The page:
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New economy

15/02/2015

Answer to Patrice Aymes article

https://patriceayme.wordpress.com/2015/02/13/picking-piketty-peeks/

 

The major economic problem the humanity faces at the beginning of the 21 century, is the limited capacity of world resources to sustain the existing trend of world population growth together with increasing demand for ever growing consumerism, that is spreading gradually to most parts of the world. When speaking about limited resources, usually people tend to think about limited energy resources or other row materials. But the technological development trend showed us, that when such a problem occurred, the science and technology found its way to solve this problem within reasonable period of time. So when I speak about limited resources I mean the world itself, as a living organ, where interlocked ecological processes created a certain balance that enabled life on earth to evolve, until reaching todays point, when human consciousness and cognitive processes gave to humanity tools to thrive and farther develop toward higher level of consciousness. On the other hand the same development gave to humanity tools to destroy the delicate balance on earth that enabled all this to happen.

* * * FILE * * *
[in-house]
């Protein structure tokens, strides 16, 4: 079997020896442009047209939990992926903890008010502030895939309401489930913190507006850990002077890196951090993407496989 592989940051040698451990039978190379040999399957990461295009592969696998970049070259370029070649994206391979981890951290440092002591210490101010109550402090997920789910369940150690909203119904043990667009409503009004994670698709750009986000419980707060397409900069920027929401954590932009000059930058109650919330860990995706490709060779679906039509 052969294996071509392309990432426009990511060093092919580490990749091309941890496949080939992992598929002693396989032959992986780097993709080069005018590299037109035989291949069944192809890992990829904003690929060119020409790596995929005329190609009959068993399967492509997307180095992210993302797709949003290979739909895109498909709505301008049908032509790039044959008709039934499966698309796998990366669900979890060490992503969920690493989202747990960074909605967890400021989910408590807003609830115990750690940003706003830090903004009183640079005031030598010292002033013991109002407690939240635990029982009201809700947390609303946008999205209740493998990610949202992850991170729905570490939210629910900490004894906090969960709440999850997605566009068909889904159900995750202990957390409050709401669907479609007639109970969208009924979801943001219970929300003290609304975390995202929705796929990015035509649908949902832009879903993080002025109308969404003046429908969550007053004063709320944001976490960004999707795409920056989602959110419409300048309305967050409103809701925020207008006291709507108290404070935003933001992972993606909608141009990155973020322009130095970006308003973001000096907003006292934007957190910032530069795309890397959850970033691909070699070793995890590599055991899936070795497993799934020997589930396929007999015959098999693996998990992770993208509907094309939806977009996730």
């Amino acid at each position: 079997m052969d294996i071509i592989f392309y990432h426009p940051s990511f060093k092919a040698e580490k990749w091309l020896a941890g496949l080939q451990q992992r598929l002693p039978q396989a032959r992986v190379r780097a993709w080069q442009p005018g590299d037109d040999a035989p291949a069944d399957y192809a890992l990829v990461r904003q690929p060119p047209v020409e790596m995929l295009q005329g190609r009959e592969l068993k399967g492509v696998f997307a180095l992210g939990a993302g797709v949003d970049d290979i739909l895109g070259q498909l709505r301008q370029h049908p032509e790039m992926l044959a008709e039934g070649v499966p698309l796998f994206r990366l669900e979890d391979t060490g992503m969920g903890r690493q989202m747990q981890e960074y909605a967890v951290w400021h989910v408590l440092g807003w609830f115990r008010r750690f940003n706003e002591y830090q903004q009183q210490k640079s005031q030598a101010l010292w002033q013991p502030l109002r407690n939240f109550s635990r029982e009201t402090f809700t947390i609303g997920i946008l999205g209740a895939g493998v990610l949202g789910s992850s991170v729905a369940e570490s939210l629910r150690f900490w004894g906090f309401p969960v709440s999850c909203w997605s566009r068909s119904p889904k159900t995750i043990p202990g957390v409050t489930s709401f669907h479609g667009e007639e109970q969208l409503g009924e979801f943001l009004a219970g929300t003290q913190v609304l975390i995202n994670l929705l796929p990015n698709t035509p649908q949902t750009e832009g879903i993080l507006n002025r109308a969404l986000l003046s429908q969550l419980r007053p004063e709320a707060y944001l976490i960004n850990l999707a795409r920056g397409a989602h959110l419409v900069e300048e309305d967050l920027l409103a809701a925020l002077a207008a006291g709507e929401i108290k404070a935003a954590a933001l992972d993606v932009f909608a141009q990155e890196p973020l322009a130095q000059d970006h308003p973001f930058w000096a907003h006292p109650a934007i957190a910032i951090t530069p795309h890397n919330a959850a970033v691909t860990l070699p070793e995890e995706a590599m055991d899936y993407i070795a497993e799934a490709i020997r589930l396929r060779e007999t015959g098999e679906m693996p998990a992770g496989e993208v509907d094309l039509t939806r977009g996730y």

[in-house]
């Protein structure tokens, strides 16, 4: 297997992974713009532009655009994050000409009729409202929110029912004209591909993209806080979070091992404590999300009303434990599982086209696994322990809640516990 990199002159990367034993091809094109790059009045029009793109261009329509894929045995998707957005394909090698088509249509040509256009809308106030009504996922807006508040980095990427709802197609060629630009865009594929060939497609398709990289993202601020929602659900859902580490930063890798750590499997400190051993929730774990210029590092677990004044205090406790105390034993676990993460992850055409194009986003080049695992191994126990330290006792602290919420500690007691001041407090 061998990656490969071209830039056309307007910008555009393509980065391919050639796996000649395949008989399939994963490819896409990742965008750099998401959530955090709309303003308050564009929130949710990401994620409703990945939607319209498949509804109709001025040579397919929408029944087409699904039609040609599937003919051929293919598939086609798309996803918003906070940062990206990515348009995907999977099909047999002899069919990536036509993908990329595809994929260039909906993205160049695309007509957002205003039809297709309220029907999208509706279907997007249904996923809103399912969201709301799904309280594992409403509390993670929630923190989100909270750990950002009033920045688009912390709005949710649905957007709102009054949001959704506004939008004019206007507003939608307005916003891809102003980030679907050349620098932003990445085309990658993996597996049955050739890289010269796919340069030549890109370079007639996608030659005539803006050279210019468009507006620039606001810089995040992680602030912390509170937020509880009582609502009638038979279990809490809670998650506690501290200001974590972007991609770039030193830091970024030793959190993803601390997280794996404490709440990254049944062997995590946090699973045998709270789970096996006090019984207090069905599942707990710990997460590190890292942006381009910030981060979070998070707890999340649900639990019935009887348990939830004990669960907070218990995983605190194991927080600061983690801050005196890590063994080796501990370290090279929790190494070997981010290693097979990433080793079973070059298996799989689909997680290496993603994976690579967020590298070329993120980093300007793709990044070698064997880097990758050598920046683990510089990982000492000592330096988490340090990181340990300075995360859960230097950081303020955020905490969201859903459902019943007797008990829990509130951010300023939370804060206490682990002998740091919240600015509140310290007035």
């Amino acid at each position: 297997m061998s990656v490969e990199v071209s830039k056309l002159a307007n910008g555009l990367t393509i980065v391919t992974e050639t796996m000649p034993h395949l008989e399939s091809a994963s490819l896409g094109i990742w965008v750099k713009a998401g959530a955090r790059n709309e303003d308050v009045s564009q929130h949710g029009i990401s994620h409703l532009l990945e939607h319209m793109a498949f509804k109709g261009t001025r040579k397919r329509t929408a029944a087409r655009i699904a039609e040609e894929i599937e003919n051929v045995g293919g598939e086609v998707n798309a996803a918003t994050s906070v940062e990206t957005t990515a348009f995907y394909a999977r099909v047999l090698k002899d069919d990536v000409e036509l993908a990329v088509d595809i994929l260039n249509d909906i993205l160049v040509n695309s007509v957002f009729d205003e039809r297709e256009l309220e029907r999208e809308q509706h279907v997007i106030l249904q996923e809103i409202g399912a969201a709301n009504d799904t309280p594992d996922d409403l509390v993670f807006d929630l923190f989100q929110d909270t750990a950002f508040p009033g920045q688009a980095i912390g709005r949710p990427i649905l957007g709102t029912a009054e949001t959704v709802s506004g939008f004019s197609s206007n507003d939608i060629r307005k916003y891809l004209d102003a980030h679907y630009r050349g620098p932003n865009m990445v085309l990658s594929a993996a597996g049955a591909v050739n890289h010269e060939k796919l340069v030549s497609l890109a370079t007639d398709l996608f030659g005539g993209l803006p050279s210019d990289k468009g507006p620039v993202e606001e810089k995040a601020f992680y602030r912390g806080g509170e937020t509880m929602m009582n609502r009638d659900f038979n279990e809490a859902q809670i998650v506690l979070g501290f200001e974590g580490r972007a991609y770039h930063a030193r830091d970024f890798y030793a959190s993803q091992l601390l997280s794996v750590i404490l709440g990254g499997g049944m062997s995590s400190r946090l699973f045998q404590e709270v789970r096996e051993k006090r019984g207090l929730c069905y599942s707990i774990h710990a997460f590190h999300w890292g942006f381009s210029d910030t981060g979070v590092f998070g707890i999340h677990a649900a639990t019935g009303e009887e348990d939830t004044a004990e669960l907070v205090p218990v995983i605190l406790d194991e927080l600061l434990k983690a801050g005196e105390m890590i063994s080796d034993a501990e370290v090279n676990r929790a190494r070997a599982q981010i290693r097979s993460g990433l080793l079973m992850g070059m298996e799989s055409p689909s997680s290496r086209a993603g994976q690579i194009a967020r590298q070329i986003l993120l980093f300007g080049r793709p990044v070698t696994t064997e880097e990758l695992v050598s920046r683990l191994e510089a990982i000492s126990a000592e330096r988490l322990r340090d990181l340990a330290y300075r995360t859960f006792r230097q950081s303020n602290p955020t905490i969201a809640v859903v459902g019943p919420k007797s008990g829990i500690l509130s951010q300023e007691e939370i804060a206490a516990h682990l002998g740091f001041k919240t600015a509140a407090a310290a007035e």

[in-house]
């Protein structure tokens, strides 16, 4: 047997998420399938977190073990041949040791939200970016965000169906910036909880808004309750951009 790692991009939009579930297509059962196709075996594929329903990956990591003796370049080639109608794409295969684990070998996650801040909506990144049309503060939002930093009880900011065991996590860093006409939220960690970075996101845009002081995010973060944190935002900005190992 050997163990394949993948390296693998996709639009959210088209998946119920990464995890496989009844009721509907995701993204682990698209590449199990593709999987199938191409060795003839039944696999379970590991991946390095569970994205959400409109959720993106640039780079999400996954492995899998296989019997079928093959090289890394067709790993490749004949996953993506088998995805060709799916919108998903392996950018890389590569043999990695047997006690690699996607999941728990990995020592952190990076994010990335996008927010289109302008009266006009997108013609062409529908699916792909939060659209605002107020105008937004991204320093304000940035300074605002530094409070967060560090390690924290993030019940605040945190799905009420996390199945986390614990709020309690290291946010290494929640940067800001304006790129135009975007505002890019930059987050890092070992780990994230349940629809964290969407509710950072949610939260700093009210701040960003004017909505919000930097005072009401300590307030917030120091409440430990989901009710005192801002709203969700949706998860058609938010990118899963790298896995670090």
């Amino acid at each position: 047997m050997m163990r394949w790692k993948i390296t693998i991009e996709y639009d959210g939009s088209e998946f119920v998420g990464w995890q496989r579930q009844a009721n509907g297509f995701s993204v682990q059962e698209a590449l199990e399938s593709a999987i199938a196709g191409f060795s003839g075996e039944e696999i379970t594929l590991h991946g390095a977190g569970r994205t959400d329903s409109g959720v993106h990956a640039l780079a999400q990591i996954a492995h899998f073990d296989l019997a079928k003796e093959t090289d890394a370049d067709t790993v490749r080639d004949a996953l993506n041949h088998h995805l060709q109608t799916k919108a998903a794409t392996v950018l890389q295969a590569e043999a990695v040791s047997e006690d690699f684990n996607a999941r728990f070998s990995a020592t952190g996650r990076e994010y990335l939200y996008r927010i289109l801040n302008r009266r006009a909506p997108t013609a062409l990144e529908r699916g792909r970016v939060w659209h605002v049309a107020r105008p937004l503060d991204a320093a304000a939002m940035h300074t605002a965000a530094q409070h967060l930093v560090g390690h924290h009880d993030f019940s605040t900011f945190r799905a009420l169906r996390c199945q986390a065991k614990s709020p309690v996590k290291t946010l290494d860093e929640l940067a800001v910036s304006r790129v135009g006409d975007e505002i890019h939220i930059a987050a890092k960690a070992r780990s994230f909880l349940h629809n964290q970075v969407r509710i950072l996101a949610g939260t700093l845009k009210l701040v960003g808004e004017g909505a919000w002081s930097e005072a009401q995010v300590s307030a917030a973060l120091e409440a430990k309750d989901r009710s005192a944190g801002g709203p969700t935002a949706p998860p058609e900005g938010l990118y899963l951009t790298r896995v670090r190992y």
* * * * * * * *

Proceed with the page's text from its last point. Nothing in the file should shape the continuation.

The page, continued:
The other very important economic problem is the uneven distribution of the wealth between different regions and cultures. The uneven distribution of the wealth is not only a problem of participation in the welfare the modern states are capable to create, but also diversion of the population growth from the developed rich world, with developed education systems, to poor countries, with very limited education system, or education system that opposes the modern values, of openness to diversity in cultural, ideological, and belief values. Your article about Pickett’s book is focused on the uneven distribution of the wealth in the modern developed world. I would say this is a local problem and less a global one, but still an important one, since we all live in this local region 🙂. The unequal income distribution of the wealth is a direct result of capitalistic system, that tends by its nature to prefers the yield income upon the income out of work. This phenomena of “yield economy”, gets positive impulses when there are no events to interrupt it, like, war, revolution, dramatic change of leading elites, etc. Without these only public political intervention that interrupts the natural flow of the capitalistic system, like progressive taxation, social security, well focused public spending can make some difference in the natural trend towards growing uneven distribution of the wealth.